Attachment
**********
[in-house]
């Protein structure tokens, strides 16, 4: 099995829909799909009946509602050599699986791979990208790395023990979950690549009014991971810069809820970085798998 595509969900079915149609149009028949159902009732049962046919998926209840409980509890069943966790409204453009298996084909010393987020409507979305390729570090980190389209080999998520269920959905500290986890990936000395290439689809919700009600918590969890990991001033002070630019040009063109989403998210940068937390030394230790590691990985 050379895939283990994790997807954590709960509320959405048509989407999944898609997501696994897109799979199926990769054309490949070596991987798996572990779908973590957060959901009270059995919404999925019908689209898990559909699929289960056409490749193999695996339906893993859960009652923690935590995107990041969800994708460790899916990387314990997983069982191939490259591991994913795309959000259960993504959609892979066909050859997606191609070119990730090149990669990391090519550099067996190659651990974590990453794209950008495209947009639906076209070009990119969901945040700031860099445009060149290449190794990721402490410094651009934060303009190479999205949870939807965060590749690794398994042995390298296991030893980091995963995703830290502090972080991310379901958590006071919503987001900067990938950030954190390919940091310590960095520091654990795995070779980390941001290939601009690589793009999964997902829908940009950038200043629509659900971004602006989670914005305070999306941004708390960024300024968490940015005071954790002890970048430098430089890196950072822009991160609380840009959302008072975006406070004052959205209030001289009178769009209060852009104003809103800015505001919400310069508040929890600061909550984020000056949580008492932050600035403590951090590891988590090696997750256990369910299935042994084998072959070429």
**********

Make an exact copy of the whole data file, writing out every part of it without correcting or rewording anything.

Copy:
[in-house]
């Protein structure tokens, strides 16, 4: 099995829909799909009946509602050599699986791979990208790395023990979950690549009014991971810069809820970085798998 595509969900079915149609149009028949159902009732049962046919998926209840409980509890069943966790409204453009298996084909010393987020409507979305390729570090980190389209080999998520269920959905500290986890990936000395290439689809919700009600918590969890990991001033002070630019040009063109989403998210940068937390030394230790590691990985 050379895939283990994790997807954590709960509320959405048509989407999944898609997501696994897109799979199926990769054309490949070596991987798996572990779908973590957060959901009270059995919404999925019908689209898990559909699929289960056409490749193999695996339906893993859960009652923690935590995107990041969800994708460790899916990387314990997983069982191939490259591991994913795309959000259960993504959609892979066909050859997606191609070119990730090149990669990391090519550099067996190659651990974590990453794209950008495209947009639906076209070009990119969901945040700031860099445009060149290449190794990721402490410094651009934060303009190479999205949870939807965060590749690794398994042995390298296991030893980091995963995703830290502090972080991310379901958590006071919503987001900067990938950030954190390919940091310590960095520091654990795995070779980390941001290939601009690589793009999964997902829908940009950038200043629509659900971004602006989670914005305070999306941004708390960024300024968490940015005071954790002890970048430098430089890196950072822009991160609380840009959302008072975006406070004052959205209030001289009178769009209060852009104003809103800015505001919400310069508040929890600061909550984020000056949580008492932050600035403590951090590891988590090696997750256990369910299935042994084998072959070429």